|Title:||Signal processing techniques for direct-detected Φ-OTDR systems|
|Advisors:||Lu, Chao (EIE)|
|Subject:||Optical fiber detectors|
Hong Kong Polytechnic University -- Dissertations
|Department:||Department of Electronic and Information Engineering|
|Pages:||xxv, 161 pages : color illustrations|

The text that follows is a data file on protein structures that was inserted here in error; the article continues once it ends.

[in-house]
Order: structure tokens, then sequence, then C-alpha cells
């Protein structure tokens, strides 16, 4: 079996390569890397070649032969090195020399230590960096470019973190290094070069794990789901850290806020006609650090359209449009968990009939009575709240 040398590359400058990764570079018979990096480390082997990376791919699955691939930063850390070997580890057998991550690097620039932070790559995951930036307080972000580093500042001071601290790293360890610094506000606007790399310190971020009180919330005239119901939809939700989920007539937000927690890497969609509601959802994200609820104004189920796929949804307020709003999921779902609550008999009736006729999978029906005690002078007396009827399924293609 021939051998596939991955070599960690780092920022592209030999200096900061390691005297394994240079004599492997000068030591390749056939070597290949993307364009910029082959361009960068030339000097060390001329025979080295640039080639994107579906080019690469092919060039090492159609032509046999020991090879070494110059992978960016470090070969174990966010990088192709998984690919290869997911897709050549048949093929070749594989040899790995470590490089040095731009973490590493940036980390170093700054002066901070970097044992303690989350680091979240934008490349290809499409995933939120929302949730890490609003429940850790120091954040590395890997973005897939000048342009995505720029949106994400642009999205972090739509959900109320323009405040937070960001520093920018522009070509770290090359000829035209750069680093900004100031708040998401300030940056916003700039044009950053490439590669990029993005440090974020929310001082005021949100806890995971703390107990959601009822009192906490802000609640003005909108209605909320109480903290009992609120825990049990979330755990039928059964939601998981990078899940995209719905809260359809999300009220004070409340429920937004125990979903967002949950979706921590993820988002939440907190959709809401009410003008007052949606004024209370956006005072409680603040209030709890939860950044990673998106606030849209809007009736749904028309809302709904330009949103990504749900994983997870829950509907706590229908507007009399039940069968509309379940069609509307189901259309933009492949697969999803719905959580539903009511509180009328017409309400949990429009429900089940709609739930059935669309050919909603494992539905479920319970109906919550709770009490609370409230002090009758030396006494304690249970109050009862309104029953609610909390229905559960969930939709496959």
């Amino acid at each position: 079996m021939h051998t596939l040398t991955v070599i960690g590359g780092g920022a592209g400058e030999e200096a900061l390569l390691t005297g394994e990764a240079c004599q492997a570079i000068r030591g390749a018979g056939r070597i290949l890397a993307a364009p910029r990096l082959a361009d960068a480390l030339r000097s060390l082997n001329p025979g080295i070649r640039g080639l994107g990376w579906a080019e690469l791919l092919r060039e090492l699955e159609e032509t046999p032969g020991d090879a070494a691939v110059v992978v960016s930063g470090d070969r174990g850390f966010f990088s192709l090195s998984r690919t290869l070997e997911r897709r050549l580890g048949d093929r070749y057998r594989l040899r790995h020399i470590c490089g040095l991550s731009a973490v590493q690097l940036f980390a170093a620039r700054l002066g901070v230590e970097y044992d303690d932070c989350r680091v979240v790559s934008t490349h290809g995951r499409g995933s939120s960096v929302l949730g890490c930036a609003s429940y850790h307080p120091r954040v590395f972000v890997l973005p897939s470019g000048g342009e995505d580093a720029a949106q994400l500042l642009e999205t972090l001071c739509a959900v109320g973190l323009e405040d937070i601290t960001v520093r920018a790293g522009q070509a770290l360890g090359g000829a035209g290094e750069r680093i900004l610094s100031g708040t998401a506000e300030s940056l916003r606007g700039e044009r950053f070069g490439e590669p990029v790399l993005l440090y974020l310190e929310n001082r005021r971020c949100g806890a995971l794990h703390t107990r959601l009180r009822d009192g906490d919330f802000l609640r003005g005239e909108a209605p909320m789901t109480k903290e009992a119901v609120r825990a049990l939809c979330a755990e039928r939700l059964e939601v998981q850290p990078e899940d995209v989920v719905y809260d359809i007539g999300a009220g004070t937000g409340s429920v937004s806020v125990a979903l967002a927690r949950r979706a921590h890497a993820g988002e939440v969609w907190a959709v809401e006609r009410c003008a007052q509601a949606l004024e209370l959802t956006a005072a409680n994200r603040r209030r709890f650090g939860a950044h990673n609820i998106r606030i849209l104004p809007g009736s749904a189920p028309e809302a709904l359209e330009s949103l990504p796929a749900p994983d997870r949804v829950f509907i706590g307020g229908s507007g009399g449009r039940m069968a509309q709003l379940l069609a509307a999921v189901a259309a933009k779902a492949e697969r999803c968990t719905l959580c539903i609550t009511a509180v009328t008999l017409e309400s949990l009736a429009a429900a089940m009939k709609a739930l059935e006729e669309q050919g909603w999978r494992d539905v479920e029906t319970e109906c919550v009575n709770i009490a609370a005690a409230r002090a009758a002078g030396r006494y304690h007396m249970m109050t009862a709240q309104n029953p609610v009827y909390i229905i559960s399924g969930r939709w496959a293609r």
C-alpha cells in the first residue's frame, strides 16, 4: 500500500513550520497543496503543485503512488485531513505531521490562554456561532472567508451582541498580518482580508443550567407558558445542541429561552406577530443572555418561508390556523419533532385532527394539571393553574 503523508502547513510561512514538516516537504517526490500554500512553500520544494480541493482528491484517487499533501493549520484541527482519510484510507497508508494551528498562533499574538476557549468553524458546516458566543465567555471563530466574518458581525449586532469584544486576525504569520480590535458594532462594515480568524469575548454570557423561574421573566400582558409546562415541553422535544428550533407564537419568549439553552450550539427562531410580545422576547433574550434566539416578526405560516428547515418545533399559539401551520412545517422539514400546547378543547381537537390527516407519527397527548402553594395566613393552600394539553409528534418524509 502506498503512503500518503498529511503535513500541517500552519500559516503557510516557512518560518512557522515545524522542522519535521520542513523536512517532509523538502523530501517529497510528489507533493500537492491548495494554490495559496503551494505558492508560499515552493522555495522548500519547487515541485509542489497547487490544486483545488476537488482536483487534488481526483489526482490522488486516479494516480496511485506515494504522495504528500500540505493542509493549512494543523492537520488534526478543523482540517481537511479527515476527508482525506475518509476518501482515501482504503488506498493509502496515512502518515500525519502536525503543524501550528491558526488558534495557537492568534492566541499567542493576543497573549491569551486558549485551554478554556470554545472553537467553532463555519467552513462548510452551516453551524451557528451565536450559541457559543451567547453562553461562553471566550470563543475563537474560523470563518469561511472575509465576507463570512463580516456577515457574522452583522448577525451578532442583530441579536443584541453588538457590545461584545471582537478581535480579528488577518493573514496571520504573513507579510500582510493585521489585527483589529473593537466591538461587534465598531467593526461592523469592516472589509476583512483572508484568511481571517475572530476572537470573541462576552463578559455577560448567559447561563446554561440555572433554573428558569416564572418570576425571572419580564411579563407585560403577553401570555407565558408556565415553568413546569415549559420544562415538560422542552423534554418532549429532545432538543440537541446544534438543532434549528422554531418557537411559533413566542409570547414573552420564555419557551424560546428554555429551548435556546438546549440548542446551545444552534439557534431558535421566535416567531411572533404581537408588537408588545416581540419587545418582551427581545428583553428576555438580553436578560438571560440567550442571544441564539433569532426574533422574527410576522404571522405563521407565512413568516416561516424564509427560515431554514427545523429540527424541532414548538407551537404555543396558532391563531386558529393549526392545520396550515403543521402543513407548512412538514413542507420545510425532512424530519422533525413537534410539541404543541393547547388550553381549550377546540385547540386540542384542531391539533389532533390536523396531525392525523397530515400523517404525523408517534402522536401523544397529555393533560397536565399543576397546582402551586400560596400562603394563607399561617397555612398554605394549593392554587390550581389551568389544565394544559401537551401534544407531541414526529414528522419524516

|Abstract:||Direct detected Phase sensitive optical time-domain reflectometer (Φ-OTDR) has found applications in many research areas. Its applications in event detection and recognition, however, is limited by various system impairments. The thesis aims to study techniques to overcome these limitations. There exists problems with the contemporary solutions of mitigating Trace-to-trace fluctuation (TTF)-based noise effects. Moreover, a significantly low probability of significant data-traces in the differential data by a direct detected Φ- OTDR system is another challenge. Three characteristics of the Correlation-based match filtering (CMF) algorithm has been proved in Chapter (3) to mitigate the two above-mentioned limitations. This technique is better than the previously proposed techniques due to the cost-effectiveness, efficiency, and ease of adapting in a field environment. Three system performance limitations have been resolved concerning an explanation of three different applications, where each chapter is dedicated to explain each of these applications. Chapter (4) describes the usage of CMF algorithm in non-continuous activities for determining the frequency and duration of the applied impact which is only possible with the help of an efficient algorithm that enables the system to acquire a very less number of data-traces and by exploiting a few data-traces to differentiate an impact part of the data from that of non-impact part. Chapter (5) shed light on the possibility of improving SNR of the differential signals. It then explains the use of the proposed CMF algorithm to improve this SNR with the help of a lowest possible number of data traces. Chapter (6) elaborates some conditions for achieving a better classification accuracy in a multi-event perturbation recognition system. It also explains the effect of the CMF algorithm on improving the classification accuracy of the system. There are other issues in Φ-OTDR system which according to best of our knowledge have not been addressed till date. These issues are engendered if the length of a stretched fibre (p) is much greater than the spatial resolution (σ), a case which can normally be observed in a very long fibre under test (FUT) distributed sensing application as we can see in pipeline or border security-related field applications. In such an environment, it is most often difficult to determine the exact location of perturbation due to the propagation of the effect of perturbation across the length (p). Besides, with the same condition (σ << p) the spatially located zero energy points are created within the entire length (p). It is thus difficult to examine the exact non-zero energy points and it is hard to assess the useful data in time-domain if the zero energy points in spatial-domain are selected by the system. A dual space-time based window drag processing termed ST-scan method is adopted to determine the exact location of perturbation and the possibility of selecting zero energy points is reduced as the exact energy point has the fewer number of these energy points. The ST-scan method is comprised of different stages including an implementation of CMF algorithm for SNR improvement, selection of processing window to drag along the time-domain with optimum parameters, employing the use of maximum likelihood estimation (MLE) algorithm and the matrix-to-vector conversion by using an appropriate operator. All the processing stages in the newly proposed algorithm can be termed as the ST-scan method. The two mentioned problems (determination of the exact location of perturbation and a large probability of zero-energy points) are possible with the condition (σ << p ). Chapter (7) provide details about how the ST-scan method can be used to resolve these problems by using the data from a real-field environment with the FUT spread along a distance of 45km.|
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